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ross932c
05-14-2004, 10:19 PM
My neighbour has a 4 wheeler tha the uses to pull wagans around with and the hithc that came pre attached was kind of short, and when turning corners the wagons hit the tires and it was kind of to low to the ground. So he asked my to make him up a new one. HE pulls grain wagons, trailers and alot of heavy stuff, I'm not a pro welder but I'm better then they are so I was going to make him one but don't know if this is something I will be able to make. I will use a 235 Amp stick welder.

I am pretty confident in my welding abilities wo that isnt much of a problem, I was just wondering what size of steel, type ans sive and what I should use for this hitch. What is usually for hitches?

Thnanks.

highnoon
05-15-2004, 12:47 AM
I added a hitch to a atv that did'nt even offer one as an option.
You have the advantage that at least you have a hitch to build from. Some of the things you need to consider is the weight that will be pulled and tongue weight. If you extend the hitch it will add more leverage and could break the rear end housing. On the job I did this was a concern so I ran support rods from the new hitch to points on the atv where the rear rack mounted. That puts the tongue weight further back on the atv and gets the pressure off of the axle mount. By doing this you can also raise the ball height to the height you need. If you raise the ball height to much you may consider running support rods forward as well to a good anchor point.

Sandy
05-15-2004, 01:02 AM
Originally posted by highnoon
.............That puts the tongue weight further back on the atv and gets the pressure off of the axle mount. By doing this you can also raise the ball height to the height you need. If you raise the ball height to much you may consider running support rods forward as well to a good anchor point.

Please be careful guys. Quads are similar to tractors in the respect that they have tremendous traction at times. Higher hitch heights generally equate to "over backwards". Keep those hitches as low as practicable. Try not to get any higher than necessary.

The short hitches are sort of a balance between recreational boony bouncing and towing a trailer. How about if you wanna do both devize some sort of removable or insert affair and still keep the towing low centered? Don't know what that would be but it sounds good.

highnoon
05-15-2004, 01:12 AM
Very true you should always keep the loads to a managable weight if the hitch goes up the weight of the load goes down. There is a lot to consider just did'nt want to write a book about the subject. But thank you for bringing up the safety issue it is one subject I should of included. Liability is a nasty thing to have to deal with.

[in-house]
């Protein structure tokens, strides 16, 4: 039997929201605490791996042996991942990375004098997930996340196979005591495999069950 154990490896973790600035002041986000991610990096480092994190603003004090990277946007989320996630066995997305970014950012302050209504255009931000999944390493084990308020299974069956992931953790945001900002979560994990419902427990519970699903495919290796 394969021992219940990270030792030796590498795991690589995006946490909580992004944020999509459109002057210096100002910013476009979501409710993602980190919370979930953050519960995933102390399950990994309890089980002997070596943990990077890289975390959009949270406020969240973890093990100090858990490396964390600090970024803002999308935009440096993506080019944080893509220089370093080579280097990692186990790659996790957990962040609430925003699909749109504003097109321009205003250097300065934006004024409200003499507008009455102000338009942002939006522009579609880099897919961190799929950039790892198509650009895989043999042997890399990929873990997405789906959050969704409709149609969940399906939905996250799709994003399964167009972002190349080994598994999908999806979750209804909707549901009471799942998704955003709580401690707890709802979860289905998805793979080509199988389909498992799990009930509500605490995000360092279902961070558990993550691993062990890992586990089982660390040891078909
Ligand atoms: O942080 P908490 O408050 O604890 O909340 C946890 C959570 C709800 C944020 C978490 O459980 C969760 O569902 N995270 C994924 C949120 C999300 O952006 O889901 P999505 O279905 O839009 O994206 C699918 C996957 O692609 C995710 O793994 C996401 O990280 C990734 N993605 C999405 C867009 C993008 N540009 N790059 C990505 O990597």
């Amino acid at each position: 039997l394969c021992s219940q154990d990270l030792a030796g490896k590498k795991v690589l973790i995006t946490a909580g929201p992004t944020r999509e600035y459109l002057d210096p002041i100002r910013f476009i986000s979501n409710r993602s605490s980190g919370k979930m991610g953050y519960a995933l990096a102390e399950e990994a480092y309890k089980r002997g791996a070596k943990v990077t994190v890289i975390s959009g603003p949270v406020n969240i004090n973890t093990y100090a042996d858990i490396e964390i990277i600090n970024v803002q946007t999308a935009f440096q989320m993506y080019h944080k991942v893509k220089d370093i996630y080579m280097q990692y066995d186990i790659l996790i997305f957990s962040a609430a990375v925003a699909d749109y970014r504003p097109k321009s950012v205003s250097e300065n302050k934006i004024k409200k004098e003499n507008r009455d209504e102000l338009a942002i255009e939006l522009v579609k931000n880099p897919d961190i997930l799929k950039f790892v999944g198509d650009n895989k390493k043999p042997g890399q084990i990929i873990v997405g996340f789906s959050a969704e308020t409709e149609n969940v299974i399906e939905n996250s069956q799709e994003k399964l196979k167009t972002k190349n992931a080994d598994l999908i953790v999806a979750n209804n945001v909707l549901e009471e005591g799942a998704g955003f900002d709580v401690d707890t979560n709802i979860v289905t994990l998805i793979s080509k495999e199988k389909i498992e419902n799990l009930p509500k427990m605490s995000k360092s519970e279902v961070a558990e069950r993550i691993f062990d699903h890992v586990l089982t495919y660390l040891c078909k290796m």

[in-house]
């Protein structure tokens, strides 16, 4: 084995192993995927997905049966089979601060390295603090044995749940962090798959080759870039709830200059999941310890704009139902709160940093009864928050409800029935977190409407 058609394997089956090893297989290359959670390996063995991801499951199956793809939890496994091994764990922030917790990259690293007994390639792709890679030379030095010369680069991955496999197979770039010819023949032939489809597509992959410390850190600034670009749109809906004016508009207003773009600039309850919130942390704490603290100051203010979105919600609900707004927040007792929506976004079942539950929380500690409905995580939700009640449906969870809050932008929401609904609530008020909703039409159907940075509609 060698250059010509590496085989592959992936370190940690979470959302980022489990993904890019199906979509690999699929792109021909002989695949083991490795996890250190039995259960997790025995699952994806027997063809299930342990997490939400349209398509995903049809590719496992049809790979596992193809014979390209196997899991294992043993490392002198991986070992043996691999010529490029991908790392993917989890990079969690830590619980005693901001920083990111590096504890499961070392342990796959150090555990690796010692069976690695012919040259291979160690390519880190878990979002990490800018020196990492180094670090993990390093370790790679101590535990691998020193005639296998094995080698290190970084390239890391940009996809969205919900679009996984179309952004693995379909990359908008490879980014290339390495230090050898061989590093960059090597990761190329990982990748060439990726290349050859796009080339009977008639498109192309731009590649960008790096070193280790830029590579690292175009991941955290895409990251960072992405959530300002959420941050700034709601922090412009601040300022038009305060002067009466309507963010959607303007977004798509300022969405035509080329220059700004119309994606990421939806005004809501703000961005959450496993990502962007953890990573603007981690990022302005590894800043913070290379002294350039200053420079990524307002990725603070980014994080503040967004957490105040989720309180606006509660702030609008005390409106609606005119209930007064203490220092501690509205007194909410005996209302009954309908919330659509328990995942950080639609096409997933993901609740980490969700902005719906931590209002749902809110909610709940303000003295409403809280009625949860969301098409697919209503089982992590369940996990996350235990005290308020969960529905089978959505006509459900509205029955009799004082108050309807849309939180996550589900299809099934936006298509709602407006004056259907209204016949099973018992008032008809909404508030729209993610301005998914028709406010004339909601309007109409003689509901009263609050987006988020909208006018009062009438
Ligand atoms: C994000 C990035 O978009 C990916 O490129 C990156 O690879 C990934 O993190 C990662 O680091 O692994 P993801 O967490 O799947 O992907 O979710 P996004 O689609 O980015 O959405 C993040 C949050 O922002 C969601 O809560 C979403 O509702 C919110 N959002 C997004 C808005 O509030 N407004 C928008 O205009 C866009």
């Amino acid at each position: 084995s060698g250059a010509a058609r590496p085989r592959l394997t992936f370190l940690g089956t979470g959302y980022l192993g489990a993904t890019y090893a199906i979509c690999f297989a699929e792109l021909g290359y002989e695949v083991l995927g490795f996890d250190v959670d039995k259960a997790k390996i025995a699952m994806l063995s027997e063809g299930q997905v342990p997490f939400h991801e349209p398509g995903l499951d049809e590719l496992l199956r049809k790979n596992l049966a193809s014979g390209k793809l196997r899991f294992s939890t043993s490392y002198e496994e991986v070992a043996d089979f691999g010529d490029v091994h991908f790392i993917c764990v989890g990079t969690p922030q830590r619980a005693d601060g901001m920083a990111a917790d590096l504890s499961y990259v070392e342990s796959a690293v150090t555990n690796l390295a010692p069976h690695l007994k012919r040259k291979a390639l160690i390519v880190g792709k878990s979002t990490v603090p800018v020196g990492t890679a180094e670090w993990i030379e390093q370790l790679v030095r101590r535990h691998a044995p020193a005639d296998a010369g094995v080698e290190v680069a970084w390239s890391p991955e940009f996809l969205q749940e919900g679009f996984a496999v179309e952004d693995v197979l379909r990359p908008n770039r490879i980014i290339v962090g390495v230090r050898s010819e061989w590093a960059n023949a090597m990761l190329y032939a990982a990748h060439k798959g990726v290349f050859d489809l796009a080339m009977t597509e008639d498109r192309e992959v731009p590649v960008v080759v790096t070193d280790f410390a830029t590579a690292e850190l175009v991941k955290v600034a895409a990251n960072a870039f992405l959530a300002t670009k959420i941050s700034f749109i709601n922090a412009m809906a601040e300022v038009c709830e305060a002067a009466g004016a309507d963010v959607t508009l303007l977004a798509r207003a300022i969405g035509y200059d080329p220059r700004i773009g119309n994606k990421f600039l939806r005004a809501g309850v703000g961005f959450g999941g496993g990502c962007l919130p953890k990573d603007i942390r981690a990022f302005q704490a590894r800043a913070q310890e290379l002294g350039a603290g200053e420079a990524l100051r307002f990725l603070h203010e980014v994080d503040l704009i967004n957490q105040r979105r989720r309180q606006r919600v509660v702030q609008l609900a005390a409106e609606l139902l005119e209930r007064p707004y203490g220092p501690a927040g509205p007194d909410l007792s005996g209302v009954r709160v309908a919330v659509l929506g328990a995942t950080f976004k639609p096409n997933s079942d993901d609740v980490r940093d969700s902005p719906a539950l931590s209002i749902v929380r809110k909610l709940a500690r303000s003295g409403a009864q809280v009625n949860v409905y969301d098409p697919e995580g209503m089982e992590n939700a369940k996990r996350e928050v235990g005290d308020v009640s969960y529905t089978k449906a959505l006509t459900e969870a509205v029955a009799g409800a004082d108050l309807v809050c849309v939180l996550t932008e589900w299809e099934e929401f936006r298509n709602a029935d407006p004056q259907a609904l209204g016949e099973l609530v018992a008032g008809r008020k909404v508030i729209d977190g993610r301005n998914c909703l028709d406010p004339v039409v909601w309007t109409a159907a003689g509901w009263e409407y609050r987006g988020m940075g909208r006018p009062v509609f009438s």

James D. Clark
05-15-2004, 01:26 AM
Can you take a picture of the original hitch setup and post it? As already said, the old hitch was probably low to the ground for a reason-anti-wheely. The old hitch couldn't have an extension added? Same thickness and width? Is the 4 wheeler just to spot wagons, etc. or used for travel. Hope it isn't the tail wagging the dog where the load takes control.:(

jeffscarstrucks
05-15-2004, 09:17 AM
You might consider a 1 inch slide in receiver type tube that you could attatch to the existing structure. It could look like a factory installation and you could use any number of different hitch configurations for whatever the tow of the day is. Most RV suppliers carry the pieces to do this. Good luck and let us know (see) how it goes. JEFF

Terry Lingle
05-15-2004, 11:11 AM
As long as the center line through both axles is above the ball centerline it can't lift the front end. There was a post here or on the other place for a nice receiver hitch about a month ago do a search on it . I would second the slide in design just make it large enough that the long insert wont bend.
I just built a front hitch for my suburban. it has a 2" body lift on it so I had space above the bumper.Note that it is way above the centerline but it is for a different purpose. I copied a Reese and built custom attach plates. Because I want to use it with standard slide ins I salvaged the reciever tube from a older light duty hitch. I only built this because it is a custom space design.
here is the first pix. The main use for this is as a front attach for my 10,000 lb winch. It will only be used from the front if it is impossible to rig from the rear. Terry

Terry Lingle